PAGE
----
I didn't make it to Sacsayhuaman (a.k.a. "sexy woman") or to Qenko last weekend, when I got lost in the mountains; but I finally reached them this afternoon. Myself, Monika, and Juan Carlos wandered up from central Cusco to these nearby Incan ruins after lunch today, and we explored them at our leisure. As with Tambo Machay (the only ruin I did reach last weekend), they're nothing compared to Machu Picchu; but they're a convenient day trip, and they're beautiful and interesting nonetheless.
Sacsayhuaman is the closest set of ruins to Cusco — it's literally a 20-30 minute walk up the hill, from the Plaza de Armas (central square of Cusco). On the way up, you pass Iglesia San Cristóbal (San Cristóbal church), which has a broad paved square outside of it. From this square, you get a commanding view of downtown and greater Cusco, which is spread out below you in all directions.
Myself and Juan Carlos at the San Cristóbal lookout.
We walked up to the square, and then continued walking up the hill, to Parque Nacional Sacsayhuaman. When we got to the entrance to the ruins, there was an official checking everyone for their boleto turístico ("tourist ticket" — for entry into many museums and ruins around Cusco). For myself and Monika, our tickets were due to expire today, so we were glad to use them before they do expire. For Juan Carlos, no ticket was needed (as he's a resident of Cusco) — he forgot to bring his resident ID, but the guy was nice enough to believe him and to let him in.
As many people say, Sacsayhuaman is quite a beautiful set of ruins. It's basically two hills that stretch out parallel to one another, and a flat "valley" in between. The hill on one side is covered in several levels of teeth-like zigzag walls, and the hill on the other side is also fortified with many walls. According to legend, the city of Cusco is supposed to be in the shape of a puma, and Sacsayhuaman is the mouth of that puma.
The famous “teeth” of Sacsayhuaman.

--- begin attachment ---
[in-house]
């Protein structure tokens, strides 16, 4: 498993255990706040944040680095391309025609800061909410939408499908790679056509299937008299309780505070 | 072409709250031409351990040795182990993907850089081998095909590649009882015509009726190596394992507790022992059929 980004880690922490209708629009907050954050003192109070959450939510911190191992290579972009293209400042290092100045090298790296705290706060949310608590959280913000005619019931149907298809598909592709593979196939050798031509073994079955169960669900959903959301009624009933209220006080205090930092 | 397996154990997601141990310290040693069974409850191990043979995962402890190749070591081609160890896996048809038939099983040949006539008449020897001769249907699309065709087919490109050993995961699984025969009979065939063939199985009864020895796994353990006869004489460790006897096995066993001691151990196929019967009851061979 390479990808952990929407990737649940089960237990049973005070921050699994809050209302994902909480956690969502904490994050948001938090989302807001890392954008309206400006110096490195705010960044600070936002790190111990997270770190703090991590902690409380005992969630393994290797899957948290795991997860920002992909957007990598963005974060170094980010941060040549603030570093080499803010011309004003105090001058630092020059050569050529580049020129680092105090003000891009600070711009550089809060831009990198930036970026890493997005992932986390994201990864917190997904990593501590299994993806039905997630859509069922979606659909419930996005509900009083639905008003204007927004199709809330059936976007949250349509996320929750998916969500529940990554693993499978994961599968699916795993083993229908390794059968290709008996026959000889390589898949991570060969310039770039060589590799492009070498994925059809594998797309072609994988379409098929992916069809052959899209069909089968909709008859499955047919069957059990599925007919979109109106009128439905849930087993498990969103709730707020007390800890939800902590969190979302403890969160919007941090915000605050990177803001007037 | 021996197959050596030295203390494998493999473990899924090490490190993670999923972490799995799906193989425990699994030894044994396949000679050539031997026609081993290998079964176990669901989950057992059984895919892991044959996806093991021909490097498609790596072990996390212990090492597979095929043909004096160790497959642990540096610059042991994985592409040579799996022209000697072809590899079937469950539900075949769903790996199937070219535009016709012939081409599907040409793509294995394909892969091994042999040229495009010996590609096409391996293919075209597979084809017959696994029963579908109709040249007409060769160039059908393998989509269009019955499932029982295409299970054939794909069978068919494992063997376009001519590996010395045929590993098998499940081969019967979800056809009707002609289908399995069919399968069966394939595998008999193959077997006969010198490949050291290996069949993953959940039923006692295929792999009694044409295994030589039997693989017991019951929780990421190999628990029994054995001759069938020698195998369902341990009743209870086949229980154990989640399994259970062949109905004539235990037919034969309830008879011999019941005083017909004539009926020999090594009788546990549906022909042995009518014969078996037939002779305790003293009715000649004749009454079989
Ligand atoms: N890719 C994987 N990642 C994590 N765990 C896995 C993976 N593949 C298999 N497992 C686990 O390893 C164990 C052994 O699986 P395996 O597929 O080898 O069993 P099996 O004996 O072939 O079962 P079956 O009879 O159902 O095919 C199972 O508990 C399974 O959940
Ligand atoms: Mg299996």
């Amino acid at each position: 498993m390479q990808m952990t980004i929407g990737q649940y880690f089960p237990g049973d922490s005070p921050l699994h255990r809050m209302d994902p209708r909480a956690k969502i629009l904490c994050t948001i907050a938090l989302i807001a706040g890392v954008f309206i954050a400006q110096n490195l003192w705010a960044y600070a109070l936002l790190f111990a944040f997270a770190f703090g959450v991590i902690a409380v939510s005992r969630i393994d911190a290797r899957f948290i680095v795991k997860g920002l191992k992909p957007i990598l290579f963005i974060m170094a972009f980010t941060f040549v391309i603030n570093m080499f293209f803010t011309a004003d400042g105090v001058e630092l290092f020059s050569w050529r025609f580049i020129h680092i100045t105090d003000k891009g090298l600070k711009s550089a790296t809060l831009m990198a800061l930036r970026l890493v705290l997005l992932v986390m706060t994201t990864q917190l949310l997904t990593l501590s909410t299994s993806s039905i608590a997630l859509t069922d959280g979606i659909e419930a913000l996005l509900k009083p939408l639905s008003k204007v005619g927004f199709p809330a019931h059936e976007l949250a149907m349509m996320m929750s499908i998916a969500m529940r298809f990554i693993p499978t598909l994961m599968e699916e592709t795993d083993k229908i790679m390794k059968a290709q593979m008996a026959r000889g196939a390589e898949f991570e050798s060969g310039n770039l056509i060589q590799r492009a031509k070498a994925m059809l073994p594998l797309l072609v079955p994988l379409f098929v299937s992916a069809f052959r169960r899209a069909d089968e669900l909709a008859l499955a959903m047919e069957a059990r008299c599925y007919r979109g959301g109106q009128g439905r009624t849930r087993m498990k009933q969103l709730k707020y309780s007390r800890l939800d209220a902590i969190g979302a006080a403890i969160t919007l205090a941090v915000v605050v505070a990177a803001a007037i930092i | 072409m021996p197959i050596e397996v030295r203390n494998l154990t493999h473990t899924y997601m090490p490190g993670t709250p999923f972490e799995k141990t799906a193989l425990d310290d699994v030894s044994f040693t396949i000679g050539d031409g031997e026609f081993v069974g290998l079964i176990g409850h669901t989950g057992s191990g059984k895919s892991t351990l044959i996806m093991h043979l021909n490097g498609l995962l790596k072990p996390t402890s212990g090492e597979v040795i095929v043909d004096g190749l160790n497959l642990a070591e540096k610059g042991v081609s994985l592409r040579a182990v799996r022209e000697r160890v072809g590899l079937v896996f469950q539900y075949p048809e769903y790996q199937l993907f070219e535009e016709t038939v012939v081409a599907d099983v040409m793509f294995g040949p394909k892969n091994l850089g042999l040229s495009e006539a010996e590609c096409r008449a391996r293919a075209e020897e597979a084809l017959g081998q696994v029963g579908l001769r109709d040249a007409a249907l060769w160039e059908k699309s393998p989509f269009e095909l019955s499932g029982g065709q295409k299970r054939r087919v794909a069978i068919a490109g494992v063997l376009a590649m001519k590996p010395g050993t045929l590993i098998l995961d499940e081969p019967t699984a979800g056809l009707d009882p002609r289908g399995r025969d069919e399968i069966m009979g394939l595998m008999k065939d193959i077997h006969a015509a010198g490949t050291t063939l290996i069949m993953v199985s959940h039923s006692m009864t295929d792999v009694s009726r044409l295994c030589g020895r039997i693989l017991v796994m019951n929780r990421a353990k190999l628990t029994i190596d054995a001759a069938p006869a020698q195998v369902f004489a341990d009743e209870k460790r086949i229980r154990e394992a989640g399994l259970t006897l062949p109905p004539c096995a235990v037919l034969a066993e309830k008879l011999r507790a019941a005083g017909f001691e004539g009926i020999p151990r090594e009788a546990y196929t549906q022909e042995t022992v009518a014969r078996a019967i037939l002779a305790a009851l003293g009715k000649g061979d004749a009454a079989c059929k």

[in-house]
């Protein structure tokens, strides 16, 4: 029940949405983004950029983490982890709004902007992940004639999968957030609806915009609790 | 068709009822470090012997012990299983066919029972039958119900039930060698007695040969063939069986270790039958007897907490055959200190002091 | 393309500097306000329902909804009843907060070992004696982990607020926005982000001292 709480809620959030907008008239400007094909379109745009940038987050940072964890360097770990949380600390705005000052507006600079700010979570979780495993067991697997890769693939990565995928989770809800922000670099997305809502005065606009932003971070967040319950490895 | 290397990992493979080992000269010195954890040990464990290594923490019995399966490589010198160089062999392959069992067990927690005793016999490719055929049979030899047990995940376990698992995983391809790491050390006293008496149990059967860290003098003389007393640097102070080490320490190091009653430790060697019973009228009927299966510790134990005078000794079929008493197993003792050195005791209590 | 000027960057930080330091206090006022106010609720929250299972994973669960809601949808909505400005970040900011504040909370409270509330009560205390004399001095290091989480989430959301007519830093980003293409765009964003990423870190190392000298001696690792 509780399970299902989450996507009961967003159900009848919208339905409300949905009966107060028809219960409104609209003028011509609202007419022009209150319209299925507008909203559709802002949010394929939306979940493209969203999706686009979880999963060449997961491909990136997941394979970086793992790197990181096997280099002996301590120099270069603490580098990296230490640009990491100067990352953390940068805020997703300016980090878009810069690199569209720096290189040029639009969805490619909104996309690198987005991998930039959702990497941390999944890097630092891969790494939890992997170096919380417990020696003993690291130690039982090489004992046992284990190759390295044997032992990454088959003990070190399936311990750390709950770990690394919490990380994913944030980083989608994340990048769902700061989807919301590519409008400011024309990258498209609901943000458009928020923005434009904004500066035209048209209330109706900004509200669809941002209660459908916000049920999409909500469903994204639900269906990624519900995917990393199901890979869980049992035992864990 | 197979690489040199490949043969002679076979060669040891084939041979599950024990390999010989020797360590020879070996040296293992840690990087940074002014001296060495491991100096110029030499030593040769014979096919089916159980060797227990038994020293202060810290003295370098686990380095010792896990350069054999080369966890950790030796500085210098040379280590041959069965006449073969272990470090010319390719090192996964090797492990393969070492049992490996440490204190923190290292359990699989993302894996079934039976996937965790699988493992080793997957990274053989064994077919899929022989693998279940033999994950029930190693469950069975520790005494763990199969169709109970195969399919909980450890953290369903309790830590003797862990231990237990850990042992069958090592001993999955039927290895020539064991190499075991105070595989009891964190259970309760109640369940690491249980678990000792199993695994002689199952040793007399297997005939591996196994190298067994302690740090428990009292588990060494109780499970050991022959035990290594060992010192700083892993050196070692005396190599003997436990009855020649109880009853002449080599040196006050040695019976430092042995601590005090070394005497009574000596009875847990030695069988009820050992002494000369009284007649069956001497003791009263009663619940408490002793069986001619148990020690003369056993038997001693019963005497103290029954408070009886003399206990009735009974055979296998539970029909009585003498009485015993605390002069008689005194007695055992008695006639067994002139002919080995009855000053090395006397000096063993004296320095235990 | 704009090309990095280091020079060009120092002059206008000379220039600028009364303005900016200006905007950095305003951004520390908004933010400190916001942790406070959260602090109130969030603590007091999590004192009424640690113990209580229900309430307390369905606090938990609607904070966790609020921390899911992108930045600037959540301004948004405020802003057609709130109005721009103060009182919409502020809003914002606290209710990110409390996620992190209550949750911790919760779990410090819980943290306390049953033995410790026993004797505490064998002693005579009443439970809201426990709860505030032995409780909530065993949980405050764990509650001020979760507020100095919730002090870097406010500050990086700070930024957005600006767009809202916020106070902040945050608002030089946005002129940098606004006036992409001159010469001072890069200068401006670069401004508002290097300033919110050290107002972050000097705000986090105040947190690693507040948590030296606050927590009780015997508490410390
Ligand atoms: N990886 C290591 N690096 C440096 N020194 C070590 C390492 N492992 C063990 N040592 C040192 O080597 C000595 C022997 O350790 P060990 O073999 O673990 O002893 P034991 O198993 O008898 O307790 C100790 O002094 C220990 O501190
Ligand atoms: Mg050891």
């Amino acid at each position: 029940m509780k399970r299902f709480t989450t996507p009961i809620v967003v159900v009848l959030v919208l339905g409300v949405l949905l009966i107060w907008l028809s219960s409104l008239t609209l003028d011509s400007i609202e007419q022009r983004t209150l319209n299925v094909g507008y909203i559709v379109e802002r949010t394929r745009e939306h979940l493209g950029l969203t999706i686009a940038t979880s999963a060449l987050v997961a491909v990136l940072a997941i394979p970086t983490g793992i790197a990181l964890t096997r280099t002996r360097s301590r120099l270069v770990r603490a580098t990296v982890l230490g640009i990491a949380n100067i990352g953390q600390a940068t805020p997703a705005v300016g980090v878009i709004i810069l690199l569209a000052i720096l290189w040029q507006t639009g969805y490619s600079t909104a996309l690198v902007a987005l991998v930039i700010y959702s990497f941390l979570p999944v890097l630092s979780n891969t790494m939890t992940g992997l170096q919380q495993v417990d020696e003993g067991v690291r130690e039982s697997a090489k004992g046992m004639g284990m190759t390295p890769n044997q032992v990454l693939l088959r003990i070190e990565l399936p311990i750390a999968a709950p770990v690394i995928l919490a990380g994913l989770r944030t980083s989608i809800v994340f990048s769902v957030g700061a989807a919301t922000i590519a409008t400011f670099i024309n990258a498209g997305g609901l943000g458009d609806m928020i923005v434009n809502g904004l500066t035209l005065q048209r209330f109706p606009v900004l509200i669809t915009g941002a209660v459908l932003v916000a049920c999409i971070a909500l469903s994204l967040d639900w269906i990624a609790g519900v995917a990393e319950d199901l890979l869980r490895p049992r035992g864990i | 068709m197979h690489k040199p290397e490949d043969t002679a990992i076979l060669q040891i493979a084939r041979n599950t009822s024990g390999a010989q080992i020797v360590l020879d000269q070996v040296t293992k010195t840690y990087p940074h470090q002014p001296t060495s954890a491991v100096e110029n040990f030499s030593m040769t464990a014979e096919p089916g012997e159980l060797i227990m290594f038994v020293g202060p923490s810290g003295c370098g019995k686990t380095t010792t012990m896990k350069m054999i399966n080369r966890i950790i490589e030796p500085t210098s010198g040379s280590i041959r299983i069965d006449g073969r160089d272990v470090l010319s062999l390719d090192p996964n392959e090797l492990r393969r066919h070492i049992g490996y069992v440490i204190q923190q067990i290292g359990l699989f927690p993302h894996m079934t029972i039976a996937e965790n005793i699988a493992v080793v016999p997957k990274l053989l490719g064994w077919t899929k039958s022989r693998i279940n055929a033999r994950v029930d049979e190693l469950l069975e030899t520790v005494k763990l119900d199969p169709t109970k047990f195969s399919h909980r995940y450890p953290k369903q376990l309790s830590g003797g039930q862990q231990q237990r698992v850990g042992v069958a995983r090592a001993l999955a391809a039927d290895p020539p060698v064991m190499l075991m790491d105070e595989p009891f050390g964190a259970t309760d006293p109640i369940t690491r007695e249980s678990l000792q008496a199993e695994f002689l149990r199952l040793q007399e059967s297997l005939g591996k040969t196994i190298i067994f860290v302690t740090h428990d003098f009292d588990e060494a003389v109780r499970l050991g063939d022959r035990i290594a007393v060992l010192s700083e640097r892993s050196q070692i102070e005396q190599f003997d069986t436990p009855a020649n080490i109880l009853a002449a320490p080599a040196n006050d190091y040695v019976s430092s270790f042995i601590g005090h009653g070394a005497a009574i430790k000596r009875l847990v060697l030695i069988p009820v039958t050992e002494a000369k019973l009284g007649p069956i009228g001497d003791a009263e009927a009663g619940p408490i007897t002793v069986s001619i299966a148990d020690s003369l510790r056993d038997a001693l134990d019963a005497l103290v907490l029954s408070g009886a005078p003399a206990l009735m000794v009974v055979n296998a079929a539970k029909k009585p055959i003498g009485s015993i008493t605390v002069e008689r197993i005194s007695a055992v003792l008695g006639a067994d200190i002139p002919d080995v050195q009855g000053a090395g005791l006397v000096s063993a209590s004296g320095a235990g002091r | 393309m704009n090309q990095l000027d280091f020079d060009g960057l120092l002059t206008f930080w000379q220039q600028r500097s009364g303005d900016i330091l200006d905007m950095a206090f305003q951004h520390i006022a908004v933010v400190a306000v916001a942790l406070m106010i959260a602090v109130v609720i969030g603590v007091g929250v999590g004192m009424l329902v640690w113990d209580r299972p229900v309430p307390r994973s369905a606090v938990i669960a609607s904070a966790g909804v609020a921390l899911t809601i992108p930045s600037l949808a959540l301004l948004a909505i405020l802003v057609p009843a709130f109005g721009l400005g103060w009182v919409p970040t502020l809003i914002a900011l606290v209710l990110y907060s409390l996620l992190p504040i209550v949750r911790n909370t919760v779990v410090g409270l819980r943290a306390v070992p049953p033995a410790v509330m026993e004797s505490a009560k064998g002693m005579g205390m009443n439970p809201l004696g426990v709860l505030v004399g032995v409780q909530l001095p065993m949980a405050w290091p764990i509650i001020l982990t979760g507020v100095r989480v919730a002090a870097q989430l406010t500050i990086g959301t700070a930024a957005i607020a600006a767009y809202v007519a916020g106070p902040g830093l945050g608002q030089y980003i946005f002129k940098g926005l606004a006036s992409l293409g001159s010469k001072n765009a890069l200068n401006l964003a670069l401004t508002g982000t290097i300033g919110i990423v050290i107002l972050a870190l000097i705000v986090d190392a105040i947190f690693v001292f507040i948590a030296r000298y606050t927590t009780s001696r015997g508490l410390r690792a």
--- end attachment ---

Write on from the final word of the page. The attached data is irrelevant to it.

The three of us climbed first to the top of the heavily zigzagged hill, from the top of which we had another impressive view of the city below. It's not a very tall hill, but it is long, and the "teeth" are built into the entire inner side of it.
Once done with one side, we climbed back down, walked across the flat expanse of grass, and ascended the other hill — the other half of the puma's mouth.
The two sides of the puma’s mouth, and the valley in between.
Sacsayhuaman was pretty busy with tourists when we went, and I believe it's like that all the time. Despite the ruins being such a short walk from Cusco, and being self-explanatory (if you bring your Lonely Planet — and who the hell hasn't got one of those?), most people still chose to go in big groups, with tourguides and shuttle buses. I guess a lot of people are rich and lazy.
From Sacsayhuaman, it was only about a 15-minute walk for us, along the ridge overlooking Cusco, to the ruins of Qenko. This is a smaller and less spectacular Inca site, consisting of a big mound of rocks, with some semi-caves to explore inside, and with a special sundial and lunar-significant astrology temple on top. Because Qenko is so small, it was totally packed with tourists, and there was barely room to move around.
Sundial thingy on top of Qenko.
Once we were done at Qenko, it was starting to get cold and dark; so we hopped on a combi back to the city. Nice little afternoon tour — and I'm glad I used my ticket before it expired!